After reading friend’s blog posts all summer from the Sawtooth Mountains, I have my heart set on seeing that mountain range. I’ve been planning this route across the Banner Summit and down into Stanley for months. But the strange weather patterns that pummeled the Northwest coast are now moving across the mountain range, dropping temperatures into the teens on the heels of the rains. I’ve been watching the weather several times a day, vacillating on whether to go for it, or give up for another year.
Stanley, Idaho has many aspects that appeal to me. First of all, it’s only got a population of 63 people. That tells me it’s likely to be quirky and eccentric, similar to the imaginary town of Cicely, Alaska in the old TV series, “Northern Exposure.” And it sits in the foothills of one of the most gorgeous mountain ranges in the Northwest, the Sawtooth Range. And “a river runs through it,” more specifically that Salmon River that I vowed to follow all the way through Idaho. In fact, the headwaters of the Salmon start in these same foothills, as well as many picturesque lakes in the area.
But Stanley also has another claim to fame. As blog follower Nancy pointed out, Stanley is reported to be one of the coldest towns in the lower 48. Stanley’s alpine subarctic climate is caused when cold air from the mountains gets trapped in the valley, resulting in extreme temperatures. Frost occurs on average, 290 mornings out of the year.
This is a fact I have not yet disclosed to Don. He’s already freezing to death, having spent the summer in the Gates of Hell, Central Texas. Don flew to California in the dog days of August to purchase his Navion, while trying to remain within the airlines baggage allowance. So his best defense against the cold has been his hoodie sweatshirt. I’ve loaned him a hat, a scarf, and some long handles, along with my dearly beloved, Mr Buddy Heater, all to try to entice him up over the mountain range. 😉
We have been positioned to move up into the mountains from McCall, following the Ponderosa Pine Scenic Byway all the way through the Sawtooths. But a cold snap is on the way with predicted lows down to 16°. I’ve had the Winnie down to 17° before, but that was with electric power and a 100W lightbulb in the plumbing bay for warmth. I tried researching a campground in Stanley with hookups, but everything appears to be closed for the season. I’m not even sure we will be able to find a place to stay, let alone not get frozen in up there. Or worse yet, halfway there! Highway 21 is prone to closures during winter months due to heavy snowfall.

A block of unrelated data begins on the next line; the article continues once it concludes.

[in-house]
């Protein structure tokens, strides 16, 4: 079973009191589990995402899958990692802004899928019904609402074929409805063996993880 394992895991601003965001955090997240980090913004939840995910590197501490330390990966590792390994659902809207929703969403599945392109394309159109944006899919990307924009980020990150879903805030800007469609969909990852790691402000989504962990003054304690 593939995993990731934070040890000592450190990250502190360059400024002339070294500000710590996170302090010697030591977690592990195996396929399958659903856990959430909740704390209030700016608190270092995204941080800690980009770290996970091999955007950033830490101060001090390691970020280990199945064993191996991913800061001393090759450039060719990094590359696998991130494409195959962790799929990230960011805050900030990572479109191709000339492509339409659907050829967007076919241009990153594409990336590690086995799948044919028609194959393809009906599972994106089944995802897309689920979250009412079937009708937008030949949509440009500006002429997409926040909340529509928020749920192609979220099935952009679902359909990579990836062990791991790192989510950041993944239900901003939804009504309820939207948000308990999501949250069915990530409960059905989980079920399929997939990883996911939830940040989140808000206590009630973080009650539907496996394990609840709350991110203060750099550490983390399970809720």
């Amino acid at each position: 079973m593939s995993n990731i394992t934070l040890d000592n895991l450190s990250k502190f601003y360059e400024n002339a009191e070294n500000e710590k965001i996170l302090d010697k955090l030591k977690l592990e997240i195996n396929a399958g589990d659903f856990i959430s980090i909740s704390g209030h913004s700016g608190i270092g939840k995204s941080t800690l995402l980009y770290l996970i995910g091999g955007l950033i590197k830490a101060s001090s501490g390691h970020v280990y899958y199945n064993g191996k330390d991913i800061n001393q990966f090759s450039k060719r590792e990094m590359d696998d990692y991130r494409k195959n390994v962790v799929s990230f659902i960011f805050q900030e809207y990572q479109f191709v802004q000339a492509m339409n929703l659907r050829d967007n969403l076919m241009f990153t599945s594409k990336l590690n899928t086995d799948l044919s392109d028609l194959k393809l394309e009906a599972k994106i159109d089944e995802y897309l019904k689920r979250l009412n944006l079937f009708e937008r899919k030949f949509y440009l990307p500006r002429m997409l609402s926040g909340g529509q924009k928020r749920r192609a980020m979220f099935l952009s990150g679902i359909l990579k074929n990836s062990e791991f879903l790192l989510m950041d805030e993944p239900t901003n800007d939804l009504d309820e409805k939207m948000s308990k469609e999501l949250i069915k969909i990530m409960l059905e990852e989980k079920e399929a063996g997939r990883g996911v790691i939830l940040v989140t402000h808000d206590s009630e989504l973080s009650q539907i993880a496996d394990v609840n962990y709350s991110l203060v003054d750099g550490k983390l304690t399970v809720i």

For two straight days, the one-way conversation has gone something like this:
“I REALLY want to see the Sawtooth Mountains! I think we should go for it.”
“No, I have decided this is too risky. I’m putting not only my rig at risk, but yours as well.”
“Well, maybe we should try for it. How bad can it get? We both have propane.”
“No, it’s just too cold, and I am afraid you’ll be miserable. I think we should catch it next time.”
“But I REALLY want to see the Sawtooth Mountains!”
Throughout this entire two month caravaning odyssey, Don’s response has consistently been, “Do whatever you would do if I weren’t here.” So it’s decided…we’re going for it. We’ll move on in that direction with a stop in Kirkham Campground to wait out the two coldest nights. A stop at the McCall Ranger Station confirms that the campground is still open.
Highway 21 from Lowman to Stanley runs along the South Fork of the Payette River. This is one of the most prolific locations for hot springs right along the riverbed. Just down the stairs from the Kirkham Campground is a series of pools and waterfalls of varying degrees. The water shoots out of five different springs overhead, cooling down as it cascades over rocks into the river. There’s no better way to warm the bones than by soaking in a pool of steaming hot water!
Although the forecast calls for lows in the teens, close proximity to the steaming hot water seems to keep the campground warmer as well. Even though snow continues to accumulate on the mountains to the east of us, we don’t even get a coating of frost on the windshield.
It would be two nights before the rain was out of the forecast. The sun wakes me up streaming through the window as I hear the sound of trucks rumbling down from the pass. It would appear the roads are clear enough to navigate the Banner Summit pass on to Stanley…